Bangladesh wants to start the initial transfer of Rohingyas to Bhasan Char Island after monsoon through conducting a “go-and-see” visit program first.
“We’ll soon conduct a go-and-see visit [program]. We expect to commence initial transfer of Rohingyas after the monsoon,” said Foreign Secretary Masud Bin Momen.
He said around 306 Rohingyas rescued in the Bay of Bengal recently and took shelter in Bhasan Char are doing well.
The Foreign Secretary said the UN team may also visit and the government can arrange more visits for the human rights workers and media people.
The government has invested a lot for infrastructure development in the island to accommodate 1 lakh Rohingyas there.
Momen highlighted the lack of a conducive environment in Myanmar and two failed repatriation attempts as Rohingyas are not feeling comfortable with the environment in Rakhine.
He urged countries to convince Myanmar to bring changes in Rakhine and implement the repatriation arrangements.
The Foreign Secretary was addressing a webinar titled “The Rohingya Crisis: Western, Asian, and Bilateral Perspectives” organized by the Center for Peace Studies (CPS) of South Asian Institute of Policy and Governance (SIPG), North South University, Bangladesh in partnership with the High Commission of Canada to Bangladesh.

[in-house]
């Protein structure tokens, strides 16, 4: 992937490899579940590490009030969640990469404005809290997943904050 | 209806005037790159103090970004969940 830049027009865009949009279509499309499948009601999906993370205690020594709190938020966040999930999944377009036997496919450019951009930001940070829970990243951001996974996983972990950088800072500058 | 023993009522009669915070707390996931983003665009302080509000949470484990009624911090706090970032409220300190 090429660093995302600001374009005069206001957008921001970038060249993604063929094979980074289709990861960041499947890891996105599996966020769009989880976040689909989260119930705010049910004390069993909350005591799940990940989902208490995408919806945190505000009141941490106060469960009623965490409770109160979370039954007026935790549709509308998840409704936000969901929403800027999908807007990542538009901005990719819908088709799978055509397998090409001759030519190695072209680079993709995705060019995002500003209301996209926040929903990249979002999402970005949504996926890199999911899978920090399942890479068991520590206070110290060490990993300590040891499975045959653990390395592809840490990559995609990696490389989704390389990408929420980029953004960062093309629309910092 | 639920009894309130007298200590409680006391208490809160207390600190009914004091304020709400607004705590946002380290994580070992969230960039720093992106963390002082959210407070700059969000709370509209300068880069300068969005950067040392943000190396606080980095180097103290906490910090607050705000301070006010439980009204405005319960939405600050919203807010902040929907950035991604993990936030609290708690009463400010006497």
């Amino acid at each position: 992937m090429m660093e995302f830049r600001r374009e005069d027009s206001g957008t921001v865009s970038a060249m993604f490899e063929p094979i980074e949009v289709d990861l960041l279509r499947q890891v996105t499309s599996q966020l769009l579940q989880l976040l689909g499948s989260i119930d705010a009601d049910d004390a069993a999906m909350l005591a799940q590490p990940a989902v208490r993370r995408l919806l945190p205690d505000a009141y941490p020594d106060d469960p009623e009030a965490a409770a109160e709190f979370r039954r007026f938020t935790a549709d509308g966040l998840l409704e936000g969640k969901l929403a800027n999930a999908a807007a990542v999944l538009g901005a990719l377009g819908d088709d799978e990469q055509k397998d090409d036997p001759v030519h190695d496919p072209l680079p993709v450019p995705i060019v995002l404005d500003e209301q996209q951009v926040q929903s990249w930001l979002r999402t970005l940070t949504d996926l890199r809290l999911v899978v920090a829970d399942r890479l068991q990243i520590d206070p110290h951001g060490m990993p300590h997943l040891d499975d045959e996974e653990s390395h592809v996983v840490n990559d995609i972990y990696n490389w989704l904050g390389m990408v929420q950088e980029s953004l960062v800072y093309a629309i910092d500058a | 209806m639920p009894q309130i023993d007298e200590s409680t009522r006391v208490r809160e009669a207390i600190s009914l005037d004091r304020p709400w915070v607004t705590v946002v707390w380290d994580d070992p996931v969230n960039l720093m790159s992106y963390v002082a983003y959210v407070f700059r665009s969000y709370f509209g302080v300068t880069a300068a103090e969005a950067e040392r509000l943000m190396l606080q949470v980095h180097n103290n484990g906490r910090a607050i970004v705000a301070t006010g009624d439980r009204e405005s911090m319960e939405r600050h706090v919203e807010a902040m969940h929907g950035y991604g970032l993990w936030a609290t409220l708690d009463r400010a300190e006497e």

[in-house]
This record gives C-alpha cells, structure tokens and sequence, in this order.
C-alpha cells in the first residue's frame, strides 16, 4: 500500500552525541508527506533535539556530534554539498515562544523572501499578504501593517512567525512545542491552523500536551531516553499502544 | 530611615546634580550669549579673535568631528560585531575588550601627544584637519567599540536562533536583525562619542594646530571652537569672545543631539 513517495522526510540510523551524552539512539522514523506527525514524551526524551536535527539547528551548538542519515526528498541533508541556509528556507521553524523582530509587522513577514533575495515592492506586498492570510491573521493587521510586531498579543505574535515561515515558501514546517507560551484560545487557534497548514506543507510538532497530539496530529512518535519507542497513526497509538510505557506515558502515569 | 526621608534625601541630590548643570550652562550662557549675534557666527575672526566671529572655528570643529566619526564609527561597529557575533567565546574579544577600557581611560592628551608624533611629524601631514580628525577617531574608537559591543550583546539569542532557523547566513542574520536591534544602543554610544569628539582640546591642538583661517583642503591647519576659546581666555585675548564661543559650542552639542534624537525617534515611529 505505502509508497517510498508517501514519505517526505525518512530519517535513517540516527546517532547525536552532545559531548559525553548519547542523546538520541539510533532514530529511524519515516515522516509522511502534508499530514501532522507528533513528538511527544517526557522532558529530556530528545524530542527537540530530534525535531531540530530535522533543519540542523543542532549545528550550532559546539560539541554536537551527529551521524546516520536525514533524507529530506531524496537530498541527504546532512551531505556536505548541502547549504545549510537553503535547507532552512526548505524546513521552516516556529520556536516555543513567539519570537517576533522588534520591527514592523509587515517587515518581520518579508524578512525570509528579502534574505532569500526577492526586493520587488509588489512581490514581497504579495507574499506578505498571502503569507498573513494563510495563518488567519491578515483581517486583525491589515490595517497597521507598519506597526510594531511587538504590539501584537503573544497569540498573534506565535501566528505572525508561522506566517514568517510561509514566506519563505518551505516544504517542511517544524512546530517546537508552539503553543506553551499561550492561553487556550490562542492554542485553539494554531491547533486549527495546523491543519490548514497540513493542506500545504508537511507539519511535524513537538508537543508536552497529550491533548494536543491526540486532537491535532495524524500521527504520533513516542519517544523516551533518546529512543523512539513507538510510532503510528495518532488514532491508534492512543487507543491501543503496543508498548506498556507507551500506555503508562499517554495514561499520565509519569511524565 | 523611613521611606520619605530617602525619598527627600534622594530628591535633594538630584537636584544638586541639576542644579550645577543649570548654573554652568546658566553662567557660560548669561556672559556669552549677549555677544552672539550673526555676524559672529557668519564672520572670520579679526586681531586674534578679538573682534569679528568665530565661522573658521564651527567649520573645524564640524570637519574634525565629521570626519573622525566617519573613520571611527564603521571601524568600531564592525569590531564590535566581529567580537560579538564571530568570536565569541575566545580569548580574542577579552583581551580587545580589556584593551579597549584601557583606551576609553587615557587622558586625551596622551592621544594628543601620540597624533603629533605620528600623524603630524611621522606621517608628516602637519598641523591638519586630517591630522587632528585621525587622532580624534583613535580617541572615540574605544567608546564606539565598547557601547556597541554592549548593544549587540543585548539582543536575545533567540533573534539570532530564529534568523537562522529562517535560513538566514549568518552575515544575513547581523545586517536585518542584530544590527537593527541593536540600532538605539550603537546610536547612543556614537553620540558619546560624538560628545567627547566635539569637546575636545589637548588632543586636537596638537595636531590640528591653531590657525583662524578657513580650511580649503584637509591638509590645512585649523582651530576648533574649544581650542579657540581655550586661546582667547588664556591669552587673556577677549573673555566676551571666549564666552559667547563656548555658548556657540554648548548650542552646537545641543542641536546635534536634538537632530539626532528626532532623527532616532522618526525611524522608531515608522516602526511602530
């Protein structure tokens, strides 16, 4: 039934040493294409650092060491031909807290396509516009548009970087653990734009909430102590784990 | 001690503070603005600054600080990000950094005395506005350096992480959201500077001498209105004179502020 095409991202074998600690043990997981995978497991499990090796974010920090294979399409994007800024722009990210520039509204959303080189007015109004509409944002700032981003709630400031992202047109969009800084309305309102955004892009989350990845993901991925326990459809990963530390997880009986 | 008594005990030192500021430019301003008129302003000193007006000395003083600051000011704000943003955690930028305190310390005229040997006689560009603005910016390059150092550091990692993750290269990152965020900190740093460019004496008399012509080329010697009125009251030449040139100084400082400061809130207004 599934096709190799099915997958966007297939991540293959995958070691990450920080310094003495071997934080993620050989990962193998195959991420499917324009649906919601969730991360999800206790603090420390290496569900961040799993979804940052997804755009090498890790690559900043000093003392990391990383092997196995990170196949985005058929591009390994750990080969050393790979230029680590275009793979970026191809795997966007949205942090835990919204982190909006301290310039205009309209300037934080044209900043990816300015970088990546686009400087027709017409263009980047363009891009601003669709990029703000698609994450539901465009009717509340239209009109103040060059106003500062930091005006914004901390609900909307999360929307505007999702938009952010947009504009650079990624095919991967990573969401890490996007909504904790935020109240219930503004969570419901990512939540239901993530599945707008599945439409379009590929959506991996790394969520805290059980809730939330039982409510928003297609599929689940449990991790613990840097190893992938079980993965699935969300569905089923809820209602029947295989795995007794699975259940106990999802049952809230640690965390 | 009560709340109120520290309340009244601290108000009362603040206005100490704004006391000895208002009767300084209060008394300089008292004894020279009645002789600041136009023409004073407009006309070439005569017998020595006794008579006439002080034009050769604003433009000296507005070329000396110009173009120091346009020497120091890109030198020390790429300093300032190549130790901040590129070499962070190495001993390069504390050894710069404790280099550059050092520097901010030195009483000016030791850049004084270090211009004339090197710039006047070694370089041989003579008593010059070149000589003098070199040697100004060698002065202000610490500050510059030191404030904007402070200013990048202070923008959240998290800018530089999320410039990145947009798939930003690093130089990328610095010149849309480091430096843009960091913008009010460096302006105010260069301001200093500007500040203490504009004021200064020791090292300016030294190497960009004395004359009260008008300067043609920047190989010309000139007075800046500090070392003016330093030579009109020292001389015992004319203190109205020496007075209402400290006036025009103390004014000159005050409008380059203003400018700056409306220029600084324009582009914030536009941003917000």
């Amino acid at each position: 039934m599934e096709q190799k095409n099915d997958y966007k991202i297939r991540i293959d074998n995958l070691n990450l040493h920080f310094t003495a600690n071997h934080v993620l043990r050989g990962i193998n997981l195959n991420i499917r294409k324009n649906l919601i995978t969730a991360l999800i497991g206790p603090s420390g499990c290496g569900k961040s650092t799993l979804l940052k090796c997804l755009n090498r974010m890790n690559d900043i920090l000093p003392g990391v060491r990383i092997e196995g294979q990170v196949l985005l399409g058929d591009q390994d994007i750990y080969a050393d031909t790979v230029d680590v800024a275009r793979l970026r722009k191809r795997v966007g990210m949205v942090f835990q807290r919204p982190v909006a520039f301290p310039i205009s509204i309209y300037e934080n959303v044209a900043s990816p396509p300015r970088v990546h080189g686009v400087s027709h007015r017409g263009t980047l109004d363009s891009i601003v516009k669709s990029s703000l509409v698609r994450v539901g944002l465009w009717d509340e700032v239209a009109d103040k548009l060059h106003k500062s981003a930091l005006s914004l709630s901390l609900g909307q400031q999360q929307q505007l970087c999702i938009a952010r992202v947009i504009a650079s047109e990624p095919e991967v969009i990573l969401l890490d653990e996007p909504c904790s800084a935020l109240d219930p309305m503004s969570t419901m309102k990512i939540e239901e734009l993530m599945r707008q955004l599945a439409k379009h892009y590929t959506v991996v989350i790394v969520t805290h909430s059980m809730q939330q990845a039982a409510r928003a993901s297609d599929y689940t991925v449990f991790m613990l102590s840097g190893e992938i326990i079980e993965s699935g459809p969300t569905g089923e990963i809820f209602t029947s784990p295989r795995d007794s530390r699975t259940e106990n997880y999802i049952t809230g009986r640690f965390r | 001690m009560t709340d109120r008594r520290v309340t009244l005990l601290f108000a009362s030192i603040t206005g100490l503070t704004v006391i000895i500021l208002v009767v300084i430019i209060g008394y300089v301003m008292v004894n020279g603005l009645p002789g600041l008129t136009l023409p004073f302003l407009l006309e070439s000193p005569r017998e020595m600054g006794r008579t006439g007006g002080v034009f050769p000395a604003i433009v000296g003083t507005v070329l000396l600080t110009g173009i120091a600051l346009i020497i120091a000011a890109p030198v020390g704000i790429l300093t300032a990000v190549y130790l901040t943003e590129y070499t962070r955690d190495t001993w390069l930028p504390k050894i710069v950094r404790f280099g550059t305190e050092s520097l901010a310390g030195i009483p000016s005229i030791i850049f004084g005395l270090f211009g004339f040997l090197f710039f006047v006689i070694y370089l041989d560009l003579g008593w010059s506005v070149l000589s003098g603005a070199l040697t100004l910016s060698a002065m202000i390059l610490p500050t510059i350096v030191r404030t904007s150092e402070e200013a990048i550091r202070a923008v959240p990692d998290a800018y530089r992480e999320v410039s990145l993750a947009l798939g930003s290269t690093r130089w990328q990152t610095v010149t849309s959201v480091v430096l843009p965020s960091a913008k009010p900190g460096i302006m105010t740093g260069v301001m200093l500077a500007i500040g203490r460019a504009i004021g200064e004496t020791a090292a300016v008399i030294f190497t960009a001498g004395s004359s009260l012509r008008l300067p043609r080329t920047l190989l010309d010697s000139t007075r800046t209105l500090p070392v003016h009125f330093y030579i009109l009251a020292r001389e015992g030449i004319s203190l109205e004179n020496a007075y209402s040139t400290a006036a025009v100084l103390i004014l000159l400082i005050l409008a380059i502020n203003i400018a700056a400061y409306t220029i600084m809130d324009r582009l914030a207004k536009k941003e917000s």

It dealt with some of the key issues related to bilateral, multilateral, and regional relations.
The purpose of this event was to generate ideas and share opinions and perspectives with the hope of finding a solution to the Rohingya crisis.
Dr. Syed Hamid Albar, former Foreign Minister of Malaysia, Earl R. Miller, US Ambassador to Bangladesh, Md. Shahidul Haque, Senior Fellow, South Asian Institute of Policy and Governance (SIPG), NSU, Benoit Préfontaine, High Commissioner of Canada to Bangladesh also spoke at the event.
Myanmar has not taken a single Rohingya back till today despite the crisis enters the fourth year within a couple of days amid “lack of conducive conditions” in Rakhine required for a safe and sustainable return of Rohingyas, officials said.
In August 2017, the military launched a campaign of mass atrocities against the Rohingya that forced over 740,000 to flee to Bangladesh.
The 600,000 Rohingya who remain in Rakhine State are essentially confined to camps and villages, said the Human Rights Watch (HRW).
They remain without citizenship or the ability to vote this November.
Myanmar’s leader, Aung San Suu Kyi, will be a candidate in the November general election.
Bangladesh is now hosting over 1.1 million Rohingyas and most of them entered the country since August 25, 2017. Bangladesh and Myanmar signed the repatriation deal on November 23, 2017.
On January 16, 2018 Bangladesh and Myanmar inked a document on “Physical Arrangement”, which was supposed to facilitate the return of Rohingyas to their homeland.
The “Physical Arrangement” stipulated that the repatriation would be completed preferably within two years from the start.
Attempts to send back the Rohingyas to their place of origin failed twice. Despite all the preparations, no Rohingya turned up to accept the “voluntary” repatriation offer, prompting authorities to suspend the process. Source: UNB